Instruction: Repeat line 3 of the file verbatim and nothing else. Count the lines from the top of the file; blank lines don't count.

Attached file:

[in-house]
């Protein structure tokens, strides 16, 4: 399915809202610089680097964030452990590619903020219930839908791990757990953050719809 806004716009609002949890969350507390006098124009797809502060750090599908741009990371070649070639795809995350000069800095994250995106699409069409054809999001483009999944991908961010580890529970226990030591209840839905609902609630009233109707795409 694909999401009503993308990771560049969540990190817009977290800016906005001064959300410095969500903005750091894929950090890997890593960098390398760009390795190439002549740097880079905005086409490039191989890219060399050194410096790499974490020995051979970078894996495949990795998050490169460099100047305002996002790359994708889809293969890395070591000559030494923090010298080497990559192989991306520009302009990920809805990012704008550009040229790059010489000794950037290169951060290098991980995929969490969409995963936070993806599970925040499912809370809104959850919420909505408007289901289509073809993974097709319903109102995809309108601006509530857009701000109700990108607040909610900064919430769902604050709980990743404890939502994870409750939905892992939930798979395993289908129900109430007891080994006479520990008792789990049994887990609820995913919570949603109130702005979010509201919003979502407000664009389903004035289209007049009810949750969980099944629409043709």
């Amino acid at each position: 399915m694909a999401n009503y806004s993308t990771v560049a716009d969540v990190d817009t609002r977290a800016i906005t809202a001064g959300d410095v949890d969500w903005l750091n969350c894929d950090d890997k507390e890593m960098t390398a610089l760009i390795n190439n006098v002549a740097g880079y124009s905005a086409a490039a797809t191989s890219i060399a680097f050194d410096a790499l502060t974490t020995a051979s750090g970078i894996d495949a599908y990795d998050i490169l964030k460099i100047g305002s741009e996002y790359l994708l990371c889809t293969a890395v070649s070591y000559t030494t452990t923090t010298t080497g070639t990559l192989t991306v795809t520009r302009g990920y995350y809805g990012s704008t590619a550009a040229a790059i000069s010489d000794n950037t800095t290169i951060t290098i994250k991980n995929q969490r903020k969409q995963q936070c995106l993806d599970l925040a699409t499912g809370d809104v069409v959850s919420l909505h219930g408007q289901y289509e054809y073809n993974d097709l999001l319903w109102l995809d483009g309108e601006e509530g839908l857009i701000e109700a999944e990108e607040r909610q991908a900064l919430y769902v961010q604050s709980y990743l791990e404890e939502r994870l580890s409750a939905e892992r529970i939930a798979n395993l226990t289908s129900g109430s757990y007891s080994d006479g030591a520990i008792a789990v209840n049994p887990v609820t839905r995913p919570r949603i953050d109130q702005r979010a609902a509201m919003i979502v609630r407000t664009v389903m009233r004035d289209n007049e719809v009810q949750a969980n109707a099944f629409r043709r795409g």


């Amino acid at each position: 399915m694909a999401n009503y806004s993308t990771v560049a716009d969540v990190d817009t609002r977290a800016i906005t809202a001064g959300d410095v949890d969500w903005l750091n969350c894929d950090d890997k507390e890593m960098t390398a610089l760009i390795n190439n006098v002549a740097g880079y124009s905005a086409a490039a797809t191989s890219i060399a680097f050194d410096a790499l502060t974490t020995a051979s750090g970078i894996d495949a599908y990795d998050i490169l964030k460099i100047g305002s741009e996002y790359l994708l990371c889809t293969a890395v070649s070591y000559t030494t452990t923090t010298t080497g070639t990559l192989t991306v795809t520009r302009g990920y995350y809805g990012s704008t590619a550009a040229a790059i000069s010489d000794n950037t800095t290169i951060t290098i994250k991980n995929q969490r903020k969409q995963q936070c995106l993806d599970l925040a699409t499912g809370d809104v069409v959850s919420l909505h219930g408007q289901y289509e054809y073809n993974d097709l999001l319903w109102l995809d483009g309108e601006e509530g839908l857009i701000e109700a999944e990108e607040r909610q991908a900064l919430y769902v961010q604050s709980y990743l791990e404890e939502r994870l580890s409750a939905e892992r529970i939930a798979n395993l226990t289908s129900g109430s757990y007891s080994d006479g030591a520990i008792a789990v209840n049994p887990v609820t839905r995913p919570r949603i953050d109130q702005r979010a609902a509201m919003i979502v609630r407000t664009v389903m009233r004035d289209n007049e719809v009810q949750a969980n109707a099944f629409r043709r795409g």